Newly-introduced legislative bills in the US Senate and House of Representatives could potentially restore the Net neutrality rules until the Federal Communications Commission (FCC) issues an updated set of regulations.
The two bills were introduced by the Democrats on Monday in response to the ongoing debate over the legality of Net neutrality. Only a few short weeks ago, a federal appeals court threw out the FCC’s rules regarding Net neutrality, which was supposed to act as a way to protect websites from being blocked or discriminated against by broadband providers. The rules, which were first adopted in 2010, were thrown out on a legal technicality after being challenged by Verizon.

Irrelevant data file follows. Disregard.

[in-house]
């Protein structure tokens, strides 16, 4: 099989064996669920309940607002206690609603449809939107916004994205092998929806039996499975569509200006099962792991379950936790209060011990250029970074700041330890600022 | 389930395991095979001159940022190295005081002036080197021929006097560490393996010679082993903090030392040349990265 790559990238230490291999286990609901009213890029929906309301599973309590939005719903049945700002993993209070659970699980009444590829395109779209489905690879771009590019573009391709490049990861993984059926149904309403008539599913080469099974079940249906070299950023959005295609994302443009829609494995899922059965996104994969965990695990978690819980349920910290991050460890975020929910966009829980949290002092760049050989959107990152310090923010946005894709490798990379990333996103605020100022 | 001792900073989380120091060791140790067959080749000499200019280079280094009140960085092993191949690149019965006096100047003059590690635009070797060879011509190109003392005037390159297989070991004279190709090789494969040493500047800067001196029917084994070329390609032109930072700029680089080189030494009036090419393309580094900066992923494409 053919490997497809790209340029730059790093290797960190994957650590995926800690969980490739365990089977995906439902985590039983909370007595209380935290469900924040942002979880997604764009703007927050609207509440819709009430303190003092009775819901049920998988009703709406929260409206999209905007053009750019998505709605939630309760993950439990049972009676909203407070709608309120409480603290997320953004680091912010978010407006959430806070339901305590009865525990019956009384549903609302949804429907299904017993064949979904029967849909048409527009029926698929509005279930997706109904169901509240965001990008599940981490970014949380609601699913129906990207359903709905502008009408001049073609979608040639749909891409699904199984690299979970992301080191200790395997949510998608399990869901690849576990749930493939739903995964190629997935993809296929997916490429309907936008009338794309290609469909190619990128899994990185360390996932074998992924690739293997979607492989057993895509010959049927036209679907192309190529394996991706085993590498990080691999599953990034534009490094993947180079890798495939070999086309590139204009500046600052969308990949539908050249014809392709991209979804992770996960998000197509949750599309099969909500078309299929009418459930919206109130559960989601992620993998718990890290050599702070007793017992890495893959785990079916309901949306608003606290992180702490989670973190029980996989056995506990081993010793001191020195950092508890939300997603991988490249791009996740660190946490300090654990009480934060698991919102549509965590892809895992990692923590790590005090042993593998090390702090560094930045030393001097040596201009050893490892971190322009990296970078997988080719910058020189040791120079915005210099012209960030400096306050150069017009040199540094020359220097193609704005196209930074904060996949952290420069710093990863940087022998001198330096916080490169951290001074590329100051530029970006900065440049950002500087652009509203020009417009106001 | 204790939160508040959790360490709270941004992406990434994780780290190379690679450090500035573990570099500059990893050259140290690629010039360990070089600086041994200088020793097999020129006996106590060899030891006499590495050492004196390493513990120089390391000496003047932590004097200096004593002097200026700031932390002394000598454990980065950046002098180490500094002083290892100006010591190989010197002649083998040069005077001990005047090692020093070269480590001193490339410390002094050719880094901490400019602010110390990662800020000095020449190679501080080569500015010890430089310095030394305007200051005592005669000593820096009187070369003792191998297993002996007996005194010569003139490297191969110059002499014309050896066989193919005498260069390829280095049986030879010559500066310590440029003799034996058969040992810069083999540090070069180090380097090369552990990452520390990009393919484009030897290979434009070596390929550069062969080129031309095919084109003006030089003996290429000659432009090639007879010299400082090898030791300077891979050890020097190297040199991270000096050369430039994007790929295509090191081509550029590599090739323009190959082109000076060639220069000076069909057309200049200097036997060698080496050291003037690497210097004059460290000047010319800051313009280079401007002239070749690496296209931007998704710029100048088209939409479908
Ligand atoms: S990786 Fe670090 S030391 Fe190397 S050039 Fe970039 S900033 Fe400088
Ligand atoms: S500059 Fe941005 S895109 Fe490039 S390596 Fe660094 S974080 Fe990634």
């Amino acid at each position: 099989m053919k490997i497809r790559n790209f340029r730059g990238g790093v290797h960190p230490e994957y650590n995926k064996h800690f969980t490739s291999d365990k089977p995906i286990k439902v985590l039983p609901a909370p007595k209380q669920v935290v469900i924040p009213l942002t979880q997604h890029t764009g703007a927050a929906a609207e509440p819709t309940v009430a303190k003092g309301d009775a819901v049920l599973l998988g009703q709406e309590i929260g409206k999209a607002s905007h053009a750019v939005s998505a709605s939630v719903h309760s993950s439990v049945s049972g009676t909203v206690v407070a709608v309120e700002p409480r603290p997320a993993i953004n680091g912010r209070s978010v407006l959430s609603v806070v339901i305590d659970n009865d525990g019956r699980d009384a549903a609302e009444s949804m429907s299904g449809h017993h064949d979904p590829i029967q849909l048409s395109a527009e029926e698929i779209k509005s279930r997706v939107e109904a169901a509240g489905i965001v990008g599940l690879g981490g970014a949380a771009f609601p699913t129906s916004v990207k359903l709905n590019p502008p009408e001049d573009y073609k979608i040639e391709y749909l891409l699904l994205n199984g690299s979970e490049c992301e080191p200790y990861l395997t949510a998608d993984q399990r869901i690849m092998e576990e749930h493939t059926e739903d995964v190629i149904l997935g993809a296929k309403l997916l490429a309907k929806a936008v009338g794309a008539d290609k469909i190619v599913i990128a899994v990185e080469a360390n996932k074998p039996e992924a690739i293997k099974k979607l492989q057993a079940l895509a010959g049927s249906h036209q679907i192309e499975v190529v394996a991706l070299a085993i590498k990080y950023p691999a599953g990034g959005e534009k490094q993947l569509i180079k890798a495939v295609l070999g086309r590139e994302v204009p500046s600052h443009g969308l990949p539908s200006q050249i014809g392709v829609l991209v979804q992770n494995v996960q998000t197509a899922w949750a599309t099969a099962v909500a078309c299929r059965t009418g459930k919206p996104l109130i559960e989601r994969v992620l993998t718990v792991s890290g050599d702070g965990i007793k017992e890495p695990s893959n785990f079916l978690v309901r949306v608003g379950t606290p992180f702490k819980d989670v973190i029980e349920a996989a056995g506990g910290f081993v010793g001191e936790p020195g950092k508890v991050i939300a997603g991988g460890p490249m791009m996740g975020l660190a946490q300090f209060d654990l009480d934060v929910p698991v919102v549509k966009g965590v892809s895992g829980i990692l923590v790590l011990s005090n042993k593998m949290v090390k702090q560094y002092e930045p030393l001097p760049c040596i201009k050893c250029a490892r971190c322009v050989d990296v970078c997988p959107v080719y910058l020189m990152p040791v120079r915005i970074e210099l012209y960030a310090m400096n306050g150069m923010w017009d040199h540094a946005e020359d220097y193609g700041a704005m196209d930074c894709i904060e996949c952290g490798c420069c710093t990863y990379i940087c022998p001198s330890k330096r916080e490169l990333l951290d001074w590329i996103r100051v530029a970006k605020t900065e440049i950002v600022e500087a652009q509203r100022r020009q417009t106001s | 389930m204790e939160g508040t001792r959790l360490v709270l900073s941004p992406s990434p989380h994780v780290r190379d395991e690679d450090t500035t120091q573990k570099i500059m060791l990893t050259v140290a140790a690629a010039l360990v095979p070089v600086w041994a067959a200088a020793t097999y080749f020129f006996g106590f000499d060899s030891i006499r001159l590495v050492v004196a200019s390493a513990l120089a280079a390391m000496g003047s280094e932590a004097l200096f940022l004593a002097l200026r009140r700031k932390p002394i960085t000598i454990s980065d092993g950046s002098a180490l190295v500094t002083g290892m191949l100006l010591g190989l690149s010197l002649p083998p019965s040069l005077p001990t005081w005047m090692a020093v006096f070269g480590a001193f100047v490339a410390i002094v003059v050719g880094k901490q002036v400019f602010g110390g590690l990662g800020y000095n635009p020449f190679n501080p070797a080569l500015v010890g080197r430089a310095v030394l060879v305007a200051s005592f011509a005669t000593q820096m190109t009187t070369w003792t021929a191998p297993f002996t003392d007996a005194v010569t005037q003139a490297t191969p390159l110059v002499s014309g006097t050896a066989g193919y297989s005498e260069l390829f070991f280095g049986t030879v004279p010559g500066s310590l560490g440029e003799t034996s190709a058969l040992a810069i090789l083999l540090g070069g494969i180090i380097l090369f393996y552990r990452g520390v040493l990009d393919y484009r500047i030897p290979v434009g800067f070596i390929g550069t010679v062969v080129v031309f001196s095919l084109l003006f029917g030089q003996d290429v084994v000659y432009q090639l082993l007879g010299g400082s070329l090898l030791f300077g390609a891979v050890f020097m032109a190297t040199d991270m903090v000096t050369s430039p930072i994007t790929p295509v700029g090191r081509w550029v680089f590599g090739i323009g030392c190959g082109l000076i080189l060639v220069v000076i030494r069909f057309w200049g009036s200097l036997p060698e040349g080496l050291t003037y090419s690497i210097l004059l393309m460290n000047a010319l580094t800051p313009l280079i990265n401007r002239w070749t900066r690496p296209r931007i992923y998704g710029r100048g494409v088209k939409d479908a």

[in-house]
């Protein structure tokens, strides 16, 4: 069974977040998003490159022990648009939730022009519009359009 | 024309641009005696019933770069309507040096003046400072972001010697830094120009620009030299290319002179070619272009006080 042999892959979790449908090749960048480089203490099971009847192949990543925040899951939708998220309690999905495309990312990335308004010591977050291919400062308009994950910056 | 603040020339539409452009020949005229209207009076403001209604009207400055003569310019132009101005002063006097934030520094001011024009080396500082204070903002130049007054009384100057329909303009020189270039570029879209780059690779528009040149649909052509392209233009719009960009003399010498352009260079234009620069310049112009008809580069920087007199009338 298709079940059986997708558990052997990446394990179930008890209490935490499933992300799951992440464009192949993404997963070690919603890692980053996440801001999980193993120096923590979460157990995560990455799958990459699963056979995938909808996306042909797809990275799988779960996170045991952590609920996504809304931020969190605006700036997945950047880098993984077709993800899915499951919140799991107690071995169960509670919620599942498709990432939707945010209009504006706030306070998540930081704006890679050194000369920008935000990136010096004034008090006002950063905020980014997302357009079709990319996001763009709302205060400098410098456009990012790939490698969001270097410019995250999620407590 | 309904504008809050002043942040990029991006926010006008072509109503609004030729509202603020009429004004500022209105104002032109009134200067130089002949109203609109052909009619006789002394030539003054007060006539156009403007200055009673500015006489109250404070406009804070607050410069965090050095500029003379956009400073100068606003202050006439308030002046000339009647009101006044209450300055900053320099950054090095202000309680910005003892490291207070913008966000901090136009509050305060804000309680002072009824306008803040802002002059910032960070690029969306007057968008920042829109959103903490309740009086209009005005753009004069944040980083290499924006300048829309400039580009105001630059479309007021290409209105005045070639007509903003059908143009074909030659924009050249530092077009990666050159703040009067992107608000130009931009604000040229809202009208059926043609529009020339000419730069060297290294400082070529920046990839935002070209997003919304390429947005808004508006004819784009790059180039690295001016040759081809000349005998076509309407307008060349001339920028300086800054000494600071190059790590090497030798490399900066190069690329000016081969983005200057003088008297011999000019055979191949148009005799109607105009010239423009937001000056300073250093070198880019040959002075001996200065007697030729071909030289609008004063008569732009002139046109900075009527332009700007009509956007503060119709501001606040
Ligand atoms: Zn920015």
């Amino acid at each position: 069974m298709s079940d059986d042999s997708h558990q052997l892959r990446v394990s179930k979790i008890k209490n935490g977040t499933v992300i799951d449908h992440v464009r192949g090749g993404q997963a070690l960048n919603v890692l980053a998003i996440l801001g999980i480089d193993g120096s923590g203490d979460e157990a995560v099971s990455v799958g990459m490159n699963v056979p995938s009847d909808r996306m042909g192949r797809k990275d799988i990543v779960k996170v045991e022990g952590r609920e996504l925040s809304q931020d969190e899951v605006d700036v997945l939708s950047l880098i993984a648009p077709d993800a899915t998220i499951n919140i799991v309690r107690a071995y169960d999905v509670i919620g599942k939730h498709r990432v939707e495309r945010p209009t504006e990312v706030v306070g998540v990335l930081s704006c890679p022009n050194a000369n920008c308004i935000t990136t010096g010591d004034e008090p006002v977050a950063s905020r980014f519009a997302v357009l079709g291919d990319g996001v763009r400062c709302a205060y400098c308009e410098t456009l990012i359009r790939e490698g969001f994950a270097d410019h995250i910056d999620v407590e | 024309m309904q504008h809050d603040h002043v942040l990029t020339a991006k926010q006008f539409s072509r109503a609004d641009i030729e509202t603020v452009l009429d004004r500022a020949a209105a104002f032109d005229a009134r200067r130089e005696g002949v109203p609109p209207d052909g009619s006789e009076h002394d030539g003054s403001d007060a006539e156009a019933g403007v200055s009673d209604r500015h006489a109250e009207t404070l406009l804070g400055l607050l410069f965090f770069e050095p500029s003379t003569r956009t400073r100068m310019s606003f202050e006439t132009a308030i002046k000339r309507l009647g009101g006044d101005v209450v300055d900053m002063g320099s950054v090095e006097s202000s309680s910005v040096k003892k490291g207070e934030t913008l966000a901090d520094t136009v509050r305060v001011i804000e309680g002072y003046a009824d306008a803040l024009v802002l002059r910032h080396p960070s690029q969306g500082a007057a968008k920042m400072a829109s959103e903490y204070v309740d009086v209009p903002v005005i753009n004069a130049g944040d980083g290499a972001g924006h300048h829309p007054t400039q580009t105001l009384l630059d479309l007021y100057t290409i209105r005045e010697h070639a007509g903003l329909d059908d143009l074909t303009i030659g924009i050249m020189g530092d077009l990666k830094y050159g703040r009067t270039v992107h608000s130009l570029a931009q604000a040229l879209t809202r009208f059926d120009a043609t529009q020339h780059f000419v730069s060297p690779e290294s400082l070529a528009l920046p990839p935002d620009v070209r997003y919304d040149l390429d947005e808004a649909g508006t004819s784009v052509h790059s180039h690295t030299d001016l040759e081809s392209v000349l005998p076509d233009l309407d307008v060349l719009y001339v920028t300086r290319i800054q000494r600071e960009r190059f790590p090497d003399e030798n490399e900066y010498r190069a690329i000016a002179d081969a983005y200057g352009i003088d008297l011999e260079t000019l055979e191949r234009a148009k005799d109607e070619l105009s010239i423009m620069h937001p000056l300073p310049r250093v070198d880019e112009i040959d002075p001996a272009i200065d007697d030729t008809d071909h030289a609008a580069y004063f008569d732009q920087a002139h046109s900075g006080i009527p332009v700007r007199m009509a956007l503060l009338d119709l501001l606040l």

With the two new bills in place, internet users as well as online services and websites would be offered temporary protection until the FCC’s new rules could come into effect. While the bills are likely to face some resistance in both legislative chambers, it is hoped that restoring the FCC’s power temporarily will ensure that consumers have free and unbiased access to online content and applications.